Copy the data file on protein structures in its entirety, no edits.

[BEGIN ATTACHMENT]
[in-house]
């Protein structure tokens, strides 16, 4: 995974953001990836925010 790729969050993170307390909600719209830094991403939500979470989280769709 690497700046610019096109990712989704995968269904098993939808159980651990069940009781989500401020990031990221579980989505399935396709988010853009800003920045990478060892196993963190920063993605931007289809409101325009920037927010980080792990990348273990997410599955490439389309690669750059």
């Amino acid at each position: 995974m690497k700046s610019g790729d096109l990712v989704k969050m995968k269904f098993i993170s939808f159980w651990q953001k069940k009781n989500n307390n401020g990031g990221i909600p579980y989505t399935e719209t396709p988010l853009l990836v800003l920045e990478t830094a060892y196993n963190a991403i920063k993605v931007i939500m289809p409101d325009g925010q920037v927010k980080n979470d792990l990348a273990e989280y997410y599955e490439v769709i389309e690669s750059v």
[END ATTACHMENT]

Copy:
[in-house]
């Protein structure tokens, strides 16, 4: 995974953001990836925010 790729969050993170307390909600719209830094991403939500979470989280769709 690497700046610019096109990712989704995968269904098993939808159980651990069940009781989500401020990031990221579980989505399935396709988010853009800003920045990478060892196993963190920063993605931007289809409101325009920037927010980080792990990348273990997410599955490439389309690669750059």
């Amino acid at each position: 995974m690497k700046s610019g790729d096109l990712v989704k969050m995968k269904f098993i993170s939808f159980w651990q953001k069940k009781n989500n307390n401020g990031g990221i909600p579980y989505t399935e719209t396709p988010l853009l990836v800003l920045e990478t830094a060892y196993n963190a991403i920063k993605v931007i939500m289809p409101d325009g925010q920037v927010k980080n979470d792990l990348a273990e989280y997410y599955e490439v769709i389309e690669s750059v």